John Wiley & Sons, Ltd.

Oxytetracycline interactions at the soil–water interface: Effects of environmental surfaces on natural transformation and growth inhibition of Azotobacter vinelandii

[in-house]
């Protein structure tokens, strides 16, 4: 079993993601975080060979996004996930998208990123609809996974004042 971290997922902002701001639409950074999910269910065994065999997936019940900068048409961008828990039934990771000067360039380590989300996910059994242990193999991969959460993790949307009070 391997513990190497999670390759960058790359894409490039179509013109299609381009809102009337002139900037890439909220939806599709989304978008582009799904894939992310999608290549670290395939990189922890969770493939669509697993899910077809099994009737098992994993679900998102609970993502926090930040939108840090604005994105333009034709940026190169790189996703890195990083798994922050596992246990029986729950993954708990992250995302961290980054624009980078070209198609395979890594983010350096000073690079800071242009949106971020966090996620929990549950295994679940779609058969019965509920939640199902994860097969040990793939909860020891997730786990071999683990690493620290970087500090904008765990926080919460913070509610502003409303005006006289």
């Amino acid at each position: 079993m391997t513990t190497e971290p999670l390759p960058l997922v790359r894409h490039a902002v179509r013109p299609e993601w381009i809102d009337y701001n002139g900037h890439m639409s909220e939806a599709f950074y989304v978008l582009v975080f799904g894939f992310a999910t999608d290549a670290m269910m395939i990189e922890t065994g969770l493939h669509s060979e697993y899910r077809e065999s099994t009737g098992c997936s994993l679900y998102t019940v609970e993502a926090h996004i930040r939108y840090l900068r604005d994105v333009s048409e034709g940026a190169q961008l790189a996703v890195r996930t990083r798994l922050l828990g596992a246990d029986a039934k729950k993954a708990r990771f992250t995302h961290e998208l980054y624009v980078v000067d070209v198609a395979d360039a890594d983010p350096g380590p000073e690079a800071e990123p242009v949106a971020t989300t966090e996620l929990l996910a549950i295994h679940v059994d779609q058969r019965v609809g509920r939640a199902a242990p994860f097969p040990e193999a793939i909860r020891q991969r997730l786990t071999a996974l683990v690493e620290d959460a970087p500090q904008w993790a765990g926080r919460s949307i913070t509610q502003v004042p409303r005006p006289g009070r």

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The mechanism of oxytetracycline (OTC) adsorption to a silty clay loam soil was investigated using sorption isotherm experiments, Fourier transform infrared spectroscopy (FTIR), and X‐ray diffraction spectroscopy (XRD). Sorption data fit well to a cation‐exchange capacity sorption model. Spectroscopic data indicate that the interactions between oxytetracycline and silty clay loam soil were primarily through electrostatic interactions between the protonated dimethylamino group of OTC and the negatively charged moieties on the surface of the soil. Based on XRD results, OTC adsorption appeared to inhibit the ethylene glycol solvation of the expandable clay minerals, suggesting that OTC had diffused into the clay interlayer space. The presence of adsorbed OTC did not significantly affect the transformation frequency of the soil bacterium Azotobacter vinelandii with plasmid DNA (soil alone 3 × 106 ± 4 × 106 and soil with adsorbed OTC 4 × 106 ± 0.5 × 106). Growth was inhibited by adsorbed OTC, although a greater mass of adsorbed OTC was required to achieve the same degree of inhibition as the system of dissolved OTC alone. These results suggest that the interactions of tetracyclines at the soil–water interface will affect the growth of sensitive microorganisms in soil microbial communities. Environ. Toxicol. Chem. © 2012 SETAC

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